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Democratising digital

The growing divide between those who have access to digital services and are able to carry out essential tasks online and those being left behind because they are unable to do so.

 

Democratising digital

June 2019

We have been thinking a lot recently about the growing divide between those who have access to digital services and are able to carry out essential tasks online and those being left behind because they are unable to do so.

The recent 2019 Consumer Digital Index (by Lloyds Bank) highlighted a number of areas where not being digitally savvy may start to hold people back. Put simply, if you’re not comfortable online you will be financially, emotionally and socially disadvantaged. According to the yearly study, if you compare people with less digital capabilities with those with more, 75% of those with the skills are paying up to 6% less a year for their utilities. This shows a correlation between saving money and going online, with people presumably shopping around, comparing tariffs etc. Just by not going online you are effectively penalised.

2019 Consumer Digital Index (Lloyds bank)

2019 Consumer Digital Index (Lloyds bank)

The advantages may not be immediately obvious either, 84% of people who are digitally capable, connect with family and friends online. This in itself isn’t remarkable, but when you consider the number of over-50s experiencing loneliness is set to reach two million by 2025/6 (Age UK 2018, All The Lonely People), you start to understand how the ‘digitally incapable’ (16%) may be feeling and the role of not being online may be having in their loneliness. The list of advantages for being online and digitally aware goes on, from improving your job prospects, increasing your disposable income and managing your mental or physical health.  

2019 Consumer Digital Index (Lloyds bank)

2019 Consumer Digital Index (Lloyds bank)

It is difficult to pinpoint the causality of the divide, but according to the Consumer Digital Index, security fears topped the survey respondent’s list, with 89% of people who said ‘nothing’ could convince them to go online citing cybersecurity and fraud concerns as blockers.


So what next?

As industries start to see an increase in transformation through the disruption of traditional services, the range of cost benefits and feature options for customers will likely increase. Anything from banking to energy providers and beyond, customers are likely to be provided with increased choice and competitiveness but increasingly these will be from online-only brands. According to the Economic Journal, some existing companies are even shutting down their brick-and-mortar stores in favour of an exclusively online presence, with new start-ups launching all the time.

It’s started already of course, take the energy market’s smart meter drive for example. In 2017 Citizens Advice reported 150-200 calls a month related to smart meters, people were concerned about installation problems, increased bills and faulty meters. Personally, having seen the user interface of a few of these meters, it is not surprising to find people a little concerned about how to work them. This trend could also extend to other seemingly connected technology they find in their home.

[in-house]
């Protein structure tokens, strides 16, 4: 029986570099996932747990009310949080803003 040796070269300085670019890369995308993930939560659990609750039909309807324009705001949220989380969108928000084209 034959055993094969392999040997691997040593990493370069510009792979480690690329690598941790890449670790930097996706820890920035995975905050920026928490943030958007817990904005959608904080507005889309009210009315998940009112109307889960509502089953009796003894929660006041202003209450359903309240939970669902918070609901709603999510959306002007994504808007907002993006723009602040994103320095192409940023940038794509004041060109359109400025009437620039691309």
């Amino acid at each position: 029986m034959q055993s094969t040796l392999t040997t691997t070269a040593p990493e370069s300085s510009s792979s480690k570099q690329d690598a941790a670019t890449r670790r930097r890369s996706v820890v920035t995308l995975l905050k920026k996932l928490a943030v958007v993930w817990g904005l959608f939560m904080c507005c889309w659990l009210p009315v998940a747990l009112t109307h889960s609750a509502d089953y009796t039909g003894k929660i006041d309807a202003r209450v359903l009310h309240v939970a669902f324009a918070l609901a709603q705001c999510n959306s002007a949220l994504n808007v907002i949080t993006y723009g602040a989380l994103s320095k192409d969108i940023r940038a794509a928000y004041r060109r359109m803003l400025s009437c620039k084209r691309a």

In this time of increased competition and cutting edge technology it is easy as design practitioners, product owners and makers to forget the less digitally savvy or those without the means to connect. As each new service jostle for their own position, we’d like to think that the simple fact of being inclusive could be the differentiator needed to stand out from the crowd. From the onboarding process a complete novice can understand, to the comparison tool that can be navigated by a conversation alone.

We’re all guilty of making assumptions about what makes a product or service intuitive or a pleasure to use. These assumptions are easy to miss as they often hold true for our digitally savvy peers but then go on to fail for non digital natives. To combat this bias we need a commitment to user research and testing across not just standard demographics but also across the digital divide.

Enabling an equal chance for all is key, but could this be easier said than done for some organisations? It is arguable that the big providers, retailers and institutions have a responsibility to help reduce this divide, and a lot currently are (see Barclays Digital Wings), but the more digitally aware, the more likely people are to shop around, find something new or want to switch. The most progressive providers could end up picking up the largest number of new customers as their services are optimised, made easier and the barriers to entry reduced.

The next time you go to your local supermarket and see all the tills replaced by self serve systems, and think ‘ooh that’s fancy’, spare a thought for the 90 year old who used to love a chat with the checkout staff and now faces a daily struggle trying to look up items without barcodes or placing an item over and over in a bagging area that refuses to acknowledge the placement.

Start a conversation with us about reducing the digital divide or if you just fancy a chat about your business, please get in touch! Furthermore runs various research and experimentation programmes to solve all kinds of challenges.

This little rant was brought to you by Steve Johnson, Managing Partner here at Furthermore.

Photo by Siarhei Plashchynski on Unsplash


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